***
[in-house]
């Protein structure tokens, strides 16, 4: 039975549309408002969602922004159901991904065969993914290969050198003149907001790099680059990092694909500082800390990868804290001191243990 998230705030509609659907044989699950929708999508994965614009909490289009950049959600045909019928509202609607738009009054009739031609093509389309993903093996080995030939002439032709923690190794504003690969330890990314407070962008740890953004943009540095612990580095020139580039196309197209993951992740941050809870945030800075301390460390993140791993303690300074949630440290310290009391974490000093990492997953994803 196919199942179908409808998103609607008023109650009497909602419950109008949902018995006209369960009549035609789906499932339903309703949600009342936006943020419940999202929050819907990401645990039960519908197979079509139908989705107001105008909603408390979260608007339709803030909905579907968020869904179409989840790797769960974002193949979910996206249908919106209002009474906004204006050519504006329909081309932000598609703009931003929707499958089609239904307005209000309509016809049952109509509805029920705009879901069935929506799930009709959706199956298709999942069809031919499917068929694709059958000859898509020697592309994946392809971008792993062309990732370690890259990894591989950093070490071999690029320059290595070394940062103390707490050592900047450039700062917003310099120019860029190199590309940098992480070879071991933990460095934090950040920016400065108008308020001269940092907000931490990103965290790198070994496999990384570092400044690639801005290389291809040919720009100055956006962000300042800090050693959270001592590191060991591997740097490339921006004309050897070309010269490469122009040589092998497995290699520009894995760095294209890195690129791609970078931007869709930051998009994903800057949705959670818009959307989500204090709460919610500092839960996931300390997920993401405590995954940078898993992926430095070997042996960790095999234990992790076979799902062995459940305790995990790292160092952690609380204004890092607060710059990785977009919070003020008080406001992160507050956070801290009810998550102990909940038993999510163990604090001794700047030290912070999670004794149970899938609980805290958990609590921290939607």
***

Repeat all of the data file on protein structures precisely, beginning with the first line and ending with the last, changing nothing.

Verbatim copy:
[in-house]
């Protein structure tokens, strides 16, 4: 039975549309408002969602922004159901991904065969993914290969050198003149907001790099680059990092694909500082800390990868804290001191243990 998230705030509609659907044989699950929708999508994965614009909490289009950049959600045909019928509202609607738009009054009739031609093509389309993903093996080995030939002439032709923690190794504003690969330890990314407070962008740890953004943009540095612990580095020139580039196309197209993951992740941050809870945030800075301390460390993140791993303690300074949630440290310290009391974490000093990492997953994803 196919199942179908409808998103609607008023109650009497909602419950109008949902018995006209369960009549035609789906499932339903309703949600009342936006943020419940999202929050819907990401645990039960519908197979079509139908989705107001105008909603408390979260608007339709803030909905579907968020869904179409989840790797769960974002193949979910996206249908919106209002009474906004204006050519504006329909081309932000598609703009931003929707499958089609239904307005209000309509016809049952109509509805029920705009879901069935929506799930009709959706199956298709999942069809031919499917068929694709059958000859898509020697592309994946392809971008792993062309990732370690890259990894591989950093070490071999690029320059290595070394940062103390707490050592900047450039700062917003310099120019860029190199590309940098992480070879071991933990460095934090950040920016400065108008308020001269940092907000931490990103965290790198070994496999990384570092400044690639801005290389291809040919720009100055956006962000300042800090050693959270001592590191060991591997740097490339921006004309050897070309010269490469122009040589092998497995290699520009894995760095294209890195690129791609970078931007869709930051998009994903800057949705959670818009959307989500204090709460919610500092839960996931300390997920993401405590995954940078898993992926430095070997042996960790095999234990992790076979799902062995459940305790995990790292160092952690609380204004890092607060710059990785977009919070003020008080406001992160507050956070801290009810998550102990909940038993999510163990604090001794700047030290912070999670004794149970899938609980805290958990609590921290939607």